Banks' funding structure and earnings quality Academic Article uri icon

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abstract

  • Using a sample of U.S. public and private banks, we examine the implications of banks’ funding strategies for banks’ earnings quality. We find that the ratio of core deposits to total liabilities (CDL), our proxy for bank reliance on retail deposits over wholesale funds, is negatively and significantly associated with the magnitude of earnings management through discretionary loan loss provisions (DLLP). This finding is consistent with the arguments that retail deposits are relatively more stable and information-insensitive, reflect a more conservative business model, and attract more intensive monitoring from the Federal Deposit Insurance Corporation (FDIC) than wholesale funds. We find that the inverse relationship between retail funding and earnings management holds for both incomeincreasing and income-decreasing DLLP. Besides, reliance on retail funding decreases the likelihood of meeting-or-beating earnings benchmark, and the extent of income smoothing through loan loss provisions (LLP). In an additional analysis, we find that banks with higher CDL are exposed to lower asset deterioration risk, proxied by large non-performing loans and loan charge-offs during the financial crisis period 2007-2009. Collectively, our results indicate that the banks’ funding strategy that relies more on retail deposits as opposed to wholesale funds increases banks’ earnings quality. Valuation Insight: Bank value is affected by funding strategies. Increased reliance on funding from retail deposits as opposed to wholesale funds is found to increase a bank’s earnings quality, providing improved value-relevance of accounting earnings.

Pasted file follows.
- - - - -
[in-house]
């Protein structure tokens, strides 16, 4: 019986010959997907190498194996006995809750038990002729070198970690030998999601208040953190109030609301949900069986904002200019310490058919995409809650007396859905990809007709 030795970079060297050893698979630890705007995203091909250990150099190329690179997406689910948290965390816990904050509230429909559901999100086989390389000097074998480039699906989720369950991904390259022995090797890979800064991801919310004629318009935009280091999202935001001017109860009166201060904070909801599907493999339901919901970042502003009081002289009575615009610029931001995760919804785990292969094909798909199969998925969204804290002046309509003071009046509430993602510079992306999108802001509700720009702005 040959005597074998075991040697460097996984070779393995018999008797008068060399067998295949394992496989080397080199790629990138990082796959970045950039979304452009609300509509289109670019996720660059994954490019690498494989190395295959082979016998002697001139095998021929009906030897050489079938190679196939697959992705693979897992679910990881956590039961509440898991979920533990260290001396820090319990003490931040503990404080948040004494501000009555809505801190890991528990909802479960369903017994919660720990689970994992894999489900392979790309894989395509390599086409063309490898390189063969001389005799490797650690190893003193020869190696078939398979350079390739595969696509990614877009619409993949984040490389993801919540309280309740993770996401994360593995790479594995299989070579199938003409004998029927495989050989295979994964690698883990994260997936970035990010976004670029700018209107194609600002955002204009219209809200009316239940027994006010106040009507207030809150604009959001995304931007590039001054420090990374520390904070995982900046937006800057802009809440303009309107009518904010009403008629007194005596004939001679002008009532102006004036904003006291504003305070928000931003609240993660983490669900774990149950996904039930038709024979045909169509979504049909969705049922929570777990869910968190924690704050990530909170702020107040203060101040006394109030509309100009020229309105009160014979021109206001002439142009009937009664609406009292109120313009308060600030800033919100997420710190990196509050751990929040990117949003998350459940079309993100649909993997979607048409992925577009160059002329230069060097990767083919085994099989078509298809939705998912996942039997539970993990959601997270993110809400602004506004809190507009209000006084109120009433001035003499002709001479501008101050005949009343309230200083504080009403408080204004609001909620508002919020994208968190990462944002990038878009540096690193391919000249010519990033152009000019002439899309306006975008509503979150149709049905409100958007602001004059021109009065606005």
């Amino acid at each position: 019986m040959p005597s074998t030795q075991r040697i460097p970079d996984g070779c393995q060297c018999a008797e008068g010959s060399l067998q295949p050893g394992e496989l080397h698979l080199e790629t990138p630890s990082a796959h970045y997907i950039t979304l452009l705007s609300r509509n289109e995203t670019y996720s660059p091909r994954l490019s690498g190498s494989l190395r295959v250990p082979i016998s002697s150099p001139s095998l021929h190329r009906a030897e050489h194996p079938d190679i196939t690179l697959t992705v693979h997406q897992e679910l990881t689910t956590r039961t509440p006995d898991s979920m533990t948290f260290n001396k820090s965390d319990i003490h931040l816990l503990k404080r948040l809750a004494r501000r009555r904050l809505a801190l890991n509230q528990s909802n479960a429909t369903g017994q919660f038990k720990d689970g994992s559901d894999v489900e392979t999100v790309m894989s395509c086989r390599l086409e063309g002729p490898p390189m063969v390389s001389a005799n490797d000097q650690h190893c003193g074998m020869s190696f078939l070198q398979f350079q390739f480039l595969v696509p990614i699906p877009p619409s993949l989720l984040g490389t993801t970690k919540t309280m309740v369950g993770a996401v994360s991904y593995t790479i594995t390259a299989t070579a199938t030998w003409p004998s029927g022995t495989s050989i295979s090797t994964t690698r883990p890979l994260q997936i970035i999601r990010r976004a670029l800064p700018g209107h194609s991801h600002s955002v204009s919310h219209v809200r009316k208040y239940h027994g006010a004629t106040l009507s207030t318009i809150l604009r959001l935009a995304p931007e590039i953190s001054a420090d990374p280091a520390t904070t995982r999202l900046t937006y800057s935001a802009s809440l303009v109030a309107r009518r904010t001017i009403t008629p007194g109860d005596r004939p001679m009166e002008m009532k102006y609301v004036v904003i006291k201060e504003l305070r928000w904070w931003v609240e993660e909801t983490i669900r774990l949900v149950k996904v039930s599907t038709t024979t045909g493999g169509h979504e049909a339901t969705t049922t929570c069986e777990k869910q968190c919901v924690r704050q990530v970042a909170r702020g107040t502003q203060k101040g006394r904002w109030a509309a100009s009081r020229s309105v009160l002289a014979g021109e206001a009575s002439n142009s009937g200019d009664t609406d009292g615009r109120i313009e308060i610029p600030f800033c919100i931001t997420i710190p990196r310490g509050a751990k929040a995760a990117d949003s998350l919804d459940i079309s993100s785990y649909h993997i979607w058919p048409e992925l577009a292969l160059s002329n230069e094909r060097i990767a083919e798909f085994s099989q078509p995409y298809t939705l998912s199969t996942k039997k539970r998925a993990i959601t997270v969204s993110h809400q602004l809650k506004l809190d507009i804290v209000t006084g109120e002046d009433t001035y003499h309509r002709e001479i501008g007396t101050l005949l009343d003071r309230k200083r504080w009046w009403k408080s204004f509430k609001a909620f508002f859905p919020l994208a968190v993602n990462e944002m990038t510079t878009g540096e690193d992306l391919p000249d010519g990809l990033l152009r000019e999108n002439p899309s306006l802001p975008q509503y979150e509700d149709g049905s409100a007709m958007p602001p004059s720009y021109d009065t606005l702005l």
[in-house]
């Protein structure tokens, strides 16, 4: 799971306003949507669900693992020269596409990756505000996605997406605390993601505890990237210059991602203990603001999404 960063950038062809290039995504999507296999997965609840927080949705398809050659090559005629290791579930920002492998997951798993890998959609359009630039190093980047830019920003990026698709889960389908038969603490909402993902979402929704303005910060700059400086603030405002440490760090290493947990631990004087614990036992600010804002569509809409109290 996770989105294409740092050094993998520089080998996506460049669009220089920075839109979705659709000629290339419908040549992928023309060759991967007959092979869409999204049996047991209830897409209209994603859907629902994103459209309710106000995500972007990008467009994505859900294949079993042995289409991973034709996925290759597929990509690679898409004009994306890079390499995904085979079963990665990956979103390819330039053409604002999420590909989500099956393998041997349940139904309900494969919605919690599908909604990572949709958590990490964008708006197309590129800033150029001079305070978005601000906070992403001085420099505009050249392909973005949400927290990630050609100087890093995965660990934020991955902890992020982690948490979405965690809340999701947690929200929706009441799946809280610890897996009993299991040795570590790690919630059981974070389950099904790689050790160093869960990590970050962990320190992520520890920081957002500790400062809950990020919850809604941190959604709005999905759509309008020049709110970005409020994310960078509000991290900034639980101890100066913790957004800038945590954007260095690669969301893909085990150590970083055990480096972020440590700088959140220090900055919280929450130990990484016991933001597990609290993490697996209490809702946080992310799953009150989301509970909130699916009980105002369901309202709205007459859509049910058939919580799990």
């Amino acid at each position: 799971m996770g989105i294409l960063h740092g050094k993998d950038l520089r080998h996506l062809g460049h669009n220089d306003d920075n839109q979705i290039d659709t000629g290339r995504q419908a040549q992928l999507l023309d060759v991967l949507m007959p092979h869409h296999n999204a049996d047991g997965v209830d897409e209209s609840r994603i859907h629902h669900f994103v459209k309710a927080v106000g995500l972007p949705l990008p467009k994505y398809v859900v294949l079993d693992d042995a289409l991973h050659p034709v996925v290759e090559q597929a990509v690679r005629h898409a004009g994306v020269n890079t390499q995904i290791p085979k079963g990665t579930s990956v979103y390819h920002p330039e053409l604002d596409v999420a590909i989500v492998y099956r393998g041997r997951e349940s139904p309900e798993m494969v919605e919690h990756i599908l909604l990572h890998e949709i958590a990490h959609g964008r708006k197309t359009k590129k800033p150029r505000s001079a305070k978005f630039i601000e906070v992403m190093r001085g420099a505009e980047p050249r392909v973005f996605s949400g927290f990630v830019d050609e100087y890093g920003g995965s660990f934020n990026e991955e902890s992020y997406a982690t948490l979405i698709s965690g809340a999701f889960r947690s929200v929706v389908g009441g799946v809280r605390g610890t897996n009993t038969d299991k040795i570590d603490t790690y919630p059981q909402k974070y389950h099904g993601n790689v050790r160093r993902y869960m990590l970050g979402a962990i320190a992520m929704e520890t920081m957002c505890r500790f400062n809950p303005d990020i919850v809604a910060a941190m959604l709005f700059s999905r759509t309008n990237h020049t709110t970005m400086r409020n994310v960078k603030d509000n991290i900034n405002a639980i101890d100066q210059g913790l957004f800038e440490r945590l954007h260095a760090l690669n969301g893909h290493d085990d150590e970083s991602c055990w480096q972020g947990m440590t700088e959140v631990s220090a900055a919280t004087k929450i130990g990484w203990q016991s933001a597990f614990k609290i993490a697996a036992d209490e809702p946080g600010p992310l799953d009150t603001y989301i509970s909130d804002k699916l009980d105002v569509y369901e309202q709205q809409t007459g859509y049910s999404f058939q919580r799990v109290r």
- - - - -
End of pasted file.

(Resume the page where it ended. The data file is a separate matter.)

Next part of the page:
publication date

  • October 2018